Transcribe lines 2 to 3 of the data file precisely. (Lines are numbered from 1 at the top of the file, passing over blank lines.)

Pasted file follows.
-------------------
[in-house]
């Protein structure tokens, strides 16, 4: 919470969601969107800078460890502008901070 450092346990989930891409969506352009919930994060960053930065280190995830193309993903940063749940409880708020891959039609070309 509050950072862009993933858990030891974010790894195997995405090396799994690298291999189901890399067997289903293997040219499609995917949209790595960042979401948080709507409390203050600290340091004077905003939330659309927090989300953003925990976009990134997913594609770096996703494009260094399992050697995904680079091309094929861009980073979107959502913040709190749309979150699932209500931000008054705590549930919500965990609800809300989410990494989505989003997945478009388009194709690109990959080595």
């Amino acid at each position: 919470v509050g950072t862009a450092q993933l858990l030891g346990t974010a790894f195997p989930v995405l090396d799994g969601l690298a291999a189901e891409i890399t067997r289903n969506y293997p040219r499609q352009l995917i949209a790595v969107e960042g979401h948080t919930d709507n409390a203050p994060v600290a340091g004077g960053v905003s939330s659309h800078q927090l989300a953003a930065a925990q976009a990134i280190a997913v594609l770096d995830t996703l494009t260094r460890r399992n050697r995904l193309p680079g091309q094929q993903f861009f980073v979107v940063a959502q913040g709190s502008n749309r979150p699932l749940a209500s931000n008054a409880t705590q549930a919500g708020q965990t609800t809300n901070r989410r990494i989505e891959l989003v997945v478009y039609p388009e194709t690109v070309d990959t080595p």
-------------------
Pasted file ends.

């Protein structure tokens, strides 16, 4: 919470969601969107800078460890502008901070 450092346990989930891409969506352009919930994060960053930065280190995830193309993903940063749940409880708020891959039609070309 509050950072862009993933858990030891974010790894195997995405090396799994690298291999189901890399067997289903293997040219499609995917949209790595960042979401948080709507409390203050600290340091004077905003939330659309927090989300953003925990976009990134997913594609770096996703494009260094399992050697995904680079091309094929861009980073979107959502913040709190749309979150699932209500931000008054705590549930919500965990609800809300989410990494989505989003997945478009388009194709690109990959080595």
């Amino acid at each position: 919470v509050g950072t862009a450092q993933l858990l030891g346990t974010a790894f195997p989930v995405l090396d799994g969601l690298a291999a189901e891409i890399t067997r289903n969506y293997p040219r499609q352009l995917i949209a790595v969107e960042g979401h948080t919930d709507n409390a203050p994060v600290a340091g004077g960053v905003s939330s659309h800078q927090l989300a953003a930065a925990q976009a990134i280190a997913v594609l770096d995830t996703l494009t260094r460890r399992n050697r995904l193309p680079g091309q094929q993903f861009f980073v979107v940063a959502q913040g709190s502008n749309r979150p699932l749940a209500s931000n008054a409880t705590q549930a919500g708020q965990t609800t809300n901070r989410r990494i989505e891959l989003v997945v478009y039609p388009e194709t690109v070309d990959t080595p």